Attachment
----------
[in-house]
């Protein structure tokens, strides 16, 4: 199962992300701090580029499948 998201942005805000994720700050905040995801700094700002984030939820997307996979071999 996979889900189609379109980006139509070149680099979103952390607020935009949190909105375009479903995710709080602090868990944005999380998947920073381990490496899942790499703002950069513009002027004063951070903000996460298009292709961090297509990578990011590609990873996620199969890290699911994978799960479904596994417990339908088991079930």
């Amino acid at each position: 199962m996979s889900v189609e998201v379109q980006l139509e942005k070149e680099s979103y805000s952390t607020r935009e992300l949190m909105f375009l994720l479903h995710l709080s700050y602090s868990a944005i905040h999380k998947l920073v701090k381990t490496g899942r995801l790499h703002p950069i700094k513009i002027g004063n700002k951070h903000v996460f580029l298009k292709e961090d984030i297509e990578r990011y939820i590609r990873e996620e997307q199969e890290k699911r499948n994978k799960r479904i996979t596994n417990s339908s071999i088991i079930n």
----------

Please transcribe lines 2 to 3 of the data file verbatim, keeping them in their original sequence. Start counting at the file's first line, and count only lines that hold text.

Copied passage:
């Protein structure tokens, strides 16, 4: 199962992300701090580029499948 998201942005805000994720700050905040995801700094700002984030939820997307996979071999 996979889900189609379109980006139509070149680099979103952390607020935009949190909105375009479903995710709080602090868990944005999380998947920073381990490496899942790499703002950069513009002027004063951070903000996460298009292709961090297509990578990011590609990873996620199969890290699911994978799960479904596994417990339908088991079930």
């Amino acid at each position: 199962m996979s889900v189609e998201v379109q980006l139509e942005k070149e680099s979103y805000s952390t607020r935009e992300l949190m909105f375009l994720l479903h995710l709080s700050y602090s868990a944005i905040h999380k998947l920073v701090k381990t490496g899942r995801l790499h703002p950069i700094k513009i002027g004063n700002k951070h903000v996460f580029l298009k292709e961090d984030i297509e990578r990011y939820i590609r990873e996620e997307q199969e890290k699911r499948n994978k799960r479904i996979t596994n417990s339908s071999i088991i079930n």